Cleveland Transforms Mall into Giant Greenhouse
New Project Re-imagines Commercial Space
One of Cleveland's biggest malls is making a serious expansion to their food court. In fact, when all is said and done, there will be food growing from all of the mall's walls.
In the next few months, Vicky Poole hopes mall patrons will be plucking fresh tomatoes from the banisters and ceiling beams as they wander from shop to shop. Poole is the marketing and events director for Cleveland's Galleria and the novel concept is her brainchild.
The idea sprouted up in response to the economic downturn, which left many of the Galleria's shops empty. For extra income, Poole had been renting the Galleria's rotunda out for events and weddings, when one day she looked up and noticed that the glass ceiling resembled a greenhouse. A compact florescent light bulb went off in her head.
Why not turn the entire mall into a giant greenhouse?
At that point Poole teamed up with a fellow Galleria resident to create the Gardens Under Glass project and quickly landed a $30,000 start-up grant.
The mall's temperatures and humidity make it an ideal place for growing greens, herbs, and tomatoes.
The project got off to a modest start last month when a 12-foot food cart was set up by the mall's escalators. The first batch of organic spinach, lettuce, and tomatoes is currently growing in the cart's compost-based mesh containment system.
Ultimately, Gardens Under Glass hopes to install several hydroponic units and expand the project to the furthest reaches of the shopping center.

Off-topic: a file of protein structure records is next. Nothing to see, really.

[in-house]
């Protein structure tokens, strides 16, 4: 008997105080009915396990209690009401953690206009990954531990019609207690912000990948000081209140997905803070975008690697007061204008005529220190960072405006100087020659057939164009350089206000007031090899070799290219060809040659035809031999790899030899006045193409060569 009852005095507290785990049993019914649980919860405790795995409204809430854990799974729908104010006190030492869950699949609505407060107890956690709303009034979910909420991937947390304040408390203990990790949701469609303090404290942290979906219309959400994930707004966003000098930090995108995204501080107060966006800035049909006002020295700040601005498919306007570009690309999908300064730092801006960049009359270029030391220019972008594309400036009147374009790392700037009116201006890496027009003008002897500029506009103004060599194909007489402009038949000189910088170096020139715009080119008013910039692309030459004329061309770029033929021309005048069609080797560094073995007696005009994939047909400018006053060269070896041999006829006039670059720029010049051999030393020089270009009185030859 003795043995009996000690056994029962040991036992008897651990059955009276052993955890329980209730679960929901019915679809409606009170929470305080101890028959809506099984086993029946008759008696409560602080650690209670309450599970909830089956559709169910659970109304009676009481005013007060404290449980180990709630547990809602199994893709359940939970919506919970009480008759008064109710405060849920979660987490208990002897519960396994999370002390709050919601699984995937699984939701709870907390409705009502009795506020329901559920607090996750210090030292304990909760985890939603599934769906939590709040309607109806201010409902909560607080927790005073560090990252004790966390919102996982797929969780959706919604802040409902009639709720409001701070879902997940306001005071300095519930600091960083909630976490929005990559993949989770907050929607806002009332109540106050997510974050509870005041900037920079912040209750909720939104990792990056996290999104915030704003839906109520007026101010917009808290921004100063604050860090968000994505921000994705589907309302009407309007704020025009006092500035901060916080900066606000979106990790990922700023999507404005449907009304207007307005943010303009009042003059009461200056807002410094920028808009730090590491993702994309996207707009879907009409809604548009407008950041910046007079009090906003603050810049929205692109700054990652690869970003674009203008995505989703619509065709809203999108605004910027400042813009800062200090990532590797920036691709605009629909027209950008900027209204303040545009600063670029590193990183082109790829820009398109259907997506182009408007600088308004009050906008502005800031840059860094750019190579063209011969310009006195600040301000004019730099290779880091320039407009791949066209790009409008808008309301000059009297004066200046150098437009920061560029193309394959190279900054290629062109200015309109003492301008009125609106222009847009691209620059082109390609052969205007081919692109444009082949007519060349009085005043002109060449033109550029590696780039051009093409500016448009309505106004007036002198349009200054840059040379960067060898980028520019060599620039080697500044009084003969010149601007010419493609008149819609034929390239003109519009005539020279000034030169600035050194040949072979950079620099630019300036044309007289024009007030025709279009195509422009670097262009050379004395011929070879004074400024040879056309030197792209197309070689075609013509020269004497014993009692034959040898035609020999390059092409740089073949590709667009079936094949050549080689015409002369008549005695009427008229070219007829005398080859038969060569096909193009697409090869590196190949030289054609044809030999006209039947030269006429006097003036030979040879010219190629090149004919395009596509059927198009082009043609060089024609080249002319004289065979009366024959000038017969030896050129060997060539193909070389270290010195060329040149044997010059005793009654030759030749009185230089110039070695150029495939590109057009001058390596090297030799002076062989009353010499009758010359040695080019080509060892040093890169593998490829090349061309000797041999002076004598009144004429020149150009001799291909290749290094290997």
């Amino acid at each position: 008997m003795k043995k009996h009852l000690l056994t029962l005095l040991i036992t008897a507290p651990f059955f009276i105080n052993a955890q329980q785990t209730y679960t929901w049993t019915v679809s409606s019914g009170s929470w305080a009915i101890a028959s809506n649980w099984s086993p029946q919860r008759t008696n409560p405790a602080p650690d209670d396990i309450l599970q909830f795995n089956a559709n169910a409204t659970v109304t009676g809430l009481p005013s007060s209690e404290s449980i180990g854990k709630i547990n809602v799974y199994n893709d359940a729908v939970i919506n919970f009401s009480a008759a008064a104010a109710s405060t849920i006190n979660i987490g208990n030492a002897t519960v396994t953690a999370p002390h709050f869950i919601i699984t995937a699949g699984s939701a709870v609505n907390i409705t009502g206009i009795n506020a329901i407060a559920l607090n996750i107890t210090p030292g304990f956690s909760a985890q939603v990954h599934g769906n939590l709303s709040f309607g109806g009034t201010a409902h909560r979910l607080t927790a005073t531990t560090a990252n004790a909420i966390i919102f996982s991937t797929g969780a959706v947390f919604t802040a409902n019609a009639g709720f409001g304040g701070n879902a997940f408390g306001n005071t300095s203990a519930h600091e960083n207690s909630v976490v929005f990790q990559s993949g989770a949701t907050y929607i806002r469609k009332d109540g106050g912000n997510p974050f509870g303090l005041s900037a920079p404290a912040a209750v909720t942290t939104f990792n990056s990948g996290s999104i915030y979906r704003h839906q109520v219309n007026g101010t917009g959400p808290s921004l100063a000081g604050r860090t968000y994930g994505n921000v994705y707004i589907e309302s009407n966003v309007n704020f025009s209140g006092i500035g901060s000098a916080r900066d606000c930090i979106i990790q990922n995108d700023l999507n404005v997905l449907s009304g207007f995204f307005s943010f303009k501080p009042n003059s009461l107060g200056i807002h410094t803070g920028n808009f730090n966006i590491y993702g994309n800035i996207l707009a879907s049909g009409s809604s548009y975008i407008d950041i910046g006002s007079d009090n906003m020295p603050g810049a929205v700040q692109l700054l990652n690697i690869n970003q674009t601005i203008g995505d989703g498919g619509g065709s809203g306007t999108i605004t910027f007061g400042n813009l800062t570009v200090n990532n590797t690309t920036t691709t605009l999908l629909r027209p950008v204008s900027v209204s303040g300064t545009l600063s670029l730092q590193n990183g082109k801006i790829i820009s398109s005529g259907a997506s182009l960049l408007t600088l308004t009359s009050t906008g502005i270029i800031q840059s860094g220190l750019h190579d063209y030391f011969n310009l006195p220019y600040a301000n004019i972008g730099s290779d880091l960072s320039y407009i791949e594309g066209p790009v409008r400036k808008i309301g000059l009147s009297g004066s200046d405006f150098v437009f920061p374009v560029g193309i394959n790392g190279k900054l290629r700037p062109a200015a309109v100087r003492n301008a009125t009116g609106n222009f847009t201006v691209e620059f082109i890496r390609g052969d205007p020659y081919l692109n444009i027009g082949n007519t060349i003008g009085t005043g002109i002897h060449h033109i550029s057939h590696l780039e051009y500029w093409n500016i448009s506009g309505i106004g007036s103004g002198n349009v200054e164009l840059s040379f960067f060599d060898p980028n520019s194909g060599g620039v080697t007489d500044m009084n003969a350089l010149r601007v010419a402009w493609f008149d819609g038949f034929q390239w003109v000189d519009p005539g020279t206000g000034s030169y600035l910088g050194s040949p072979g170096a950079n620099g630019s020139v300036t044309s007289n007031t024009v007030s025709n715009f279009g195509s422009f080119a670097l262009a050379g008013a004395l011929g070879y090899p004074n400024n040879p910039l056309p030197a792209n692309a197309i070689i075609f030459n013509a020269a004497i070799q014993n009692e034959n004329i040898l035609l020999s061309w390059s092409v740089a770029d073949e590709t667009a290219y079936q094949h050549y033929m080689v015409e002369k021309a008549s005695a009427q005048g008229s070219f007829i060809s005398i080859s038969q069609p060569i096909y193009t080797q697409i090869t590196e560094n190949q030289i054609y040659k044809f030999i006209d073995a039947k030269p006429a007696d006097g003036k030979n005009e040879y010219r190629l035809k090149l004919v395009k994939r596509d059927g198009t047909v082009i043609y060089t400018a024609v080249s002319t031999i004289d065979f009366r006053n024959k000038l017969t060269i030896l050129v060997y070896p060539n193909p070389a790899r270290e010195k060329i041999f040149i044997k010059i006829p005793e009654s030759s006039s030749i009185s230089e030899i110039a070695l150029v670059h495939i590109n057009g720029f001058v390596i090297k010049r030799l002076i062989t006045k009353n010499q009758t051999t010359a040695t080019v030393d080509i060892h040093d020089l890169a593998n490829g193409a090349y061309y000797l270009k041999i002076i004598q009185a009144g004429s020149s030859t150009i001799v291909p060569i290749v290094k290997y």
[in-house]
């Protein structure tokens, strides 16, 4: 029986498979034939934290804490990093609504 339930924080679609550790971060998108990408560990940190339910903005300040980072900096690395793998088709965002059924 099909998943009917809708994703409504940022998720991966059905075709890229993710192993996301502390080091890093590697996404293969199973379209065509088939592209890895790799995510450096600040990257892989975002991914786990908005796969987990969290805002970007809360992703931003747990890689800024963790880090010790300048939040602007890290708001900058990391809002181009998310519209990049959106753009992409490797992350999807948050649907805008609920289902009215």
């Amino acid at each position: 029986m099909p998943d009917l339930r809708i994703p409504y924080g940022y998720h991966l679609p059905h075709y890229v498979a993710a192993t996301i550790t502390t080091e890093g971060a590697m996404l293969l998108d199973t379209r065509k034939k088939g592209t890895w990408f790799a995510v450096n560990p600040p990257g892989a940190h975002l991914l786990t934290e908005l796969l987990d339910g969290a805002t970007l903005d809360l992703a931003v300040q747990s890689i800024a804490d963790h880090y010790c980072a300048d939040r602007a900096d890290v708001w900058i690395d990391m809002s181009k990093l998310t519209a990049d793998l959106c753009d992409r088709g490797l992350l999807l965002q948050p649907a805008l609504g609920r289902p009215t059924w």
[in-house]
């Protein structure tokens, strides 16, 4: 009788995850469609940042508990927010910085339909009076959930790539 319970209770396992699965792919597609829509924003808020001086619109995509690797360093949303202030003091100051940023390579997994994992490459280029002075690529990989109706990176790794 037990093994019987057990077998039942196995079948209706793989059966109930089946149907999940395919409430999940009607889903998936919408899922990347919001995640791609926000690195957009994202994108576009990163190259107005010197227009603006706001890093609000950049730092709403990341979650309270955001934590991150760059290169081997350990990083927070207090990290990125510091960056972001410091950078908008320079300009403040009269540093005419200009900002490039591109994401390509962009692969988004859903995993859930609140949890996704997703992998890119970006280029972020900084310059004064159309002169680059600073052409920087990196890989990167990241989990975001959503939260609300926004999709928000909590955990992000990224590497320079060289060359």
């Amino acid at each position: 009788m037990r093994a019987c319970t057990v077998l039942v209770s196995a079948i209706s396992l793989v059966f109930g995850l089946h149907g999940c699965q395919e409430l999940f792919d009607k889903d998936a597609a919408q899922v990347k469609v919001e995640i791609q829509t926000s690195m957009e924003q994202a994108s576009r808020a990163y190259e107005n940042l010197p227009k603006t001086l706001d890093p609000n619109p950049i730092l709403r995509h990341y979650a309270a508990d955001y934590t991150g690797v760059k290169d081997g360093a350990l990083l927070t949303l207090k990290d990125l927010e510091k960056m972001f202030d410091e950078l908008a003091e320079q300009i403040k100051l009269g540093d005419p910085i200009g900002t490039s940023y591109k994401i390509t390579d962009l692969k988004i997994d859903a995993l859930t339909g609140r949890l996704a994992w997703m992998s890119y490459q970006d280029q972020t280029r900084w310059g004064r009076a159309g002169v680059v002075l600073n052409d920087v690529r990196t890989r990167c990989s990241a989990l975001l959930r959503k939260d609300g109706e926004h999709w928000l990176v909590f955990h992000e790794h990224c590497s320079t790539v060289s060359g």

And the project isn't just limited strictly to produce sales as, say, a farmers market is. Their website describes the program's intentions for the Galleria to become an "urban eco-village that will serve as a center for agricultural production, environmental education, and green retail opportunities."
There are plans to convert an old candy store into an agricultural education center and shop, where students can come and learn about sustainability; where green manufacturers can peddle their wares.
The malls restaurants and food vendors are expected to implement the fresh produce into their menus as well.
"I'm very excited about the project," Saravanan Chandrababu, manager of a Galleria cafe, told the Cleveland Plain Dealer.
"We'll try it. We'll advertise that it's fresh. Maybe that will bring more people to the Galleria."
With malls everywhere becoming ghost towns due to the economic collapse and the increasing woes of commercial real estate, this kind of outside-the-box thinking will be required to make up for lost commercial space.
Some developers have noted that "single-use environments" — like the mall — will be extinct in as soon as thirty years.
So while these monuments to consumerism slowly crumble, it'll be interesting to see if projects like this build them back up and set a new, sustainable standard for shopping areas.
As for the Galleria, here's to hoping that mall traffic grows right alongside those ripe, organic tomatoes.